St. Croix. The best place in the world to live!
Remains of conquerors, their religions, and big business are on the right and left as you crisscross the 28 mile island. It appears that the very small roads were built between sugar plantations. Columbus came to the Salt River but was beaten back by the indigenous tribes. He claimed the land for Spain. As one volunteer for the National Park told us, “He didn’t discover the land. The indigenous had been here for more than a thousand years.” Ultimately the indigenous peoples were exterminated, as is the case in many South American countries and Caribbean islands.
The Danes, the Spanish, the French, Great Britain and more claimed this land as their own. And the U.S.A. purchased it from the Denmark in 1917. There is a church on almost every turn of the road. All of them came to convert and socialize the locals into their way of thinking. The Danes brought Lutheranism. The Spanish brought Catholicism. The French allowed the Knights of Malta to rule for a few years. England brought Anglicanism and Methodism. The Church of God, Seventh Day Adventists, the Baptists, the Pentecostals, Islam and Judaism, all have a presence on this population of 50K.
Recently we were in Christiansted where more than 40,000 slaves were auctioned off in the 18th and early 19th centuries. Slaves revolted in 1848 against the Danes but that was only the first civil war. They kept revolting against inhumane treatment, even when they were paid. (There are only 50K residents on the island today.)
As you tour Christiansted and Fredriksted you weep. The dock and frontage roads at Frederiksted have been improved to greet the lonely cruise ship that visits the island every Monday. It would take billions and billions of dollars to restore these historic towns. The massive structures appear to have been built to last forever with over twelve inch wide walls. They have withstood all the hurricanes.
All over the world towns like this have been designated “UNESCO World Heritage Sites.” This organization funnels money into the cities to repair and restore them. Cartagena, Ciudad Viejo in Panama, Angkor Watt, and hundreds of other places around the world. These towns need to be placed on this list also.
The people on the island are warm and inviting. At the Christmas boat parade that was attended by thousands, people were polite and quiet. How can this be? How can people be so forgiving? How does a people recover from successive despots that claim their land? How do they know WHAT is their heritage? How do they find their identity? Israel Kamakawiwo’ole, a Hawaiian who has passed on, captures the heartbreak of a people who has lost their land and identity, “Cry for the gods, cry for the people, cry for the land that was taken away….”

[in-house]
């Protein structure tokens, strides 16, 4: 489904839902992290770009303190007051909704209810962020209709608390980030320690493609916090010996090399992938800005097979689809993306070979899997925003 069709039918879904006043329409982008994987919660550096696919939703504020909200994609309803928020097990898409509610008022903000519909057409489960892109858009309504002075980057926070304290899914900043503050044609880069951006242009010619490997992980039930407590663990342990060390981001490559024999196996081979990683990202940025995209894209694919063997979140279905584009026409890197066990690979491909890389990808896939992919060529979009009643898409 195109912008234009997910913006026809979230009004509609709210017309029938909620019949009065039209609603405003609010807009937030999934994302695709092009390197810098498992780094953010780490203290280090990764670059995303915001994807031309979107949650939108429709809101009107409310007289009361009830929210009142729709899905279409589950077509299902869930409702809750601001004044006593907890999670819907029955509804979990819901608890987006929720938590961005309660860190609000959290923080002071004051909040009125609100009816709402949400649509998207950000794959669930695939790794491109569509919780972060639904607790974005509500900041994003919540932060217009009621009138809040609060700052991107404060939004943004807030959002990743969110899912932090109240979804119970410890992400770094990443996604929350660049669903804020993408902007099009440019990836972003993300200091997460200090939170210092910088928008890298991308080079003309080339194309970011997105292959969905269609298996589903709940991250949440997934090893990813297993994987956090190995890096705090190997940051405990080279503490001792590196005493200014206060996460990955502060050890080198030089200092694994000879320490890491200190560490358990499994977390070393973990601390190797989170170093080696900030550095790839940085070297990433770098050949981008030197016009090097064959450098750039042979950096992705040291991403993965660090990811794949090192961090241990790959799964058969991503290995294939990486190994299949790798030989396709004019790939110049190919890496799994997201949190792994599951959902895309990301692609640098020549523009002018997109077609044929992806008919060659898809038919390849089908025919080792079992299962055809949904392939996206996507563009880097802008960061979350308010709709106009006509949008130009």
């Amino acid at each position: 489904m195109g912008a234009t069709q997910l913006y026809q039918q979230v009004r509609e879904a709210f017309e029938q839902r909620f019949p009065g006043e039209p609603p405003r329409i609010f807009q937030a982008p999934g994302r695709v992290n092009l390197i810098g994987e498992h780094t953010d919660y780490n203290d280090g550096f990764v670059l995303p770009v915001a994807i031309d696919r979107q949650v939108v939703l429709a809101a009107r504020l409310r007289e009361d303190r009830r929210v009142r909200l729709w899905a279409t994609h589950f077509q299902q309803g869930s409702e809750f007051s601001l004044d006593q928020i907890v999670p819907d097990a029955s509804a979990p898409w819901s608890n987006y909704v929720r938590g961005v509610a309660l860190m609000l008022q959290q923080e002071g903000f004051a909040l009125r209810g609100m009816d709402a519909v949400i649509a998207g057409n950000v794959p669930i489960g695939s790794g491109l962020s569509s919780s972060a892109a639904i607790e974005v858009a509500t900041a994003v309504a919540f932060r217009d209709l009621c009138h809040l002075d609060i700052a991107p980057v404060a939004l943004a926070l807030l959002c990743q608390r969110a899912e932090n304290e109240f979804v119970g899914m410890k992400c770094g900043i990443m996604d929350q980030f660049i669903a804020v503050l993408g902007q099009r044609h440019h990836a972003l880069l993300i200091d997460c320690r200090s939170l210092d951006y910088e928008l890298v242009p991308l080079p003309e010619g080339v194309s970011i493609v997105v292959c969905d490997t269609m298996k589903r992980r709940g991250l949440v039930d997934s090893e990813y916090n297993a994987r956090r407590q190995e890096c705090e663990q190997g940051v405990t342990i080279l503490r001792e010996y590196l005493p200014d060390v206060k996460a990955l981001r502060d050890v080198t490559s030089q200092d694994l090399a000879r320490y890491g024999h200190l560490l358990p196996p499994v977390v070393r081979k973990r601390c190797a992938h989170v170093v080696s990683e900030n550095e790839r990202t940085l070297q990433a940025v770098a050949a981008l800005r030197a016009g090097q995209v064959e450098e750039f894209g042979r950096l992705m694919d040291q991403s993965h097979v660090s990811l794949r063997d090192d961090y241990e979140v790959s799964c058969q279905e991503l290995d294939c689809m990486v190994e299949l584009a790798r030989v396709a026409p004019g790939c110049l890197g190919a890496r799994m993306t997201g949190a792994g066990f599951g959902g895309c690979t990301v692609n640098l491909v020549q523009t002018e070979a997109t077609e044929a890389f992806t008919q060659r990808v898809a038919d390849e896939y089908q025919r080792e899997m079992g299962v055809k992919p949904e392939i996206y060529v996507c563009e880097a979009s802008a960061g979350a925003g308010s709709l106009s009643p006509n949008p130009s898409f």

Many locals sport dreadlocks as a way of identifying with Rastafarianism from Jamaica. I don’t know if they moved from Jamaica or have just accepted the revolutionary religion. Today many are called Rasta and look like a Rastafarian but they do not always adhere to the beliefs and ethics of Rastafarianism. Dreadlocks are the St. Croix look.
Even today, Hovensa, (an economic conqueror) one of the largest oil refineries in the world is defunct since 2012. It takes up beautiful coastal space for miles. (So ugly!) When it left it was pumping more than $100 million into the economy through taxes. It employed 2200 people. Locals tell us that about 2000 houses on the island were abandoned because people lost their jobs. The island was devastated. Hovensa had been given cash subsidies from the government of the Virgin Islands and signed contracts to keep the refinery working until at least 2020. But they left.
Every time we met a local, they invited us to move to St. Croix. Many tell us of the bargains in real estate and how this is the best place in the world to live. And we are going back in November of 2017. We loved the island!
As always, this post is copyrighted by Marla J. Selvidge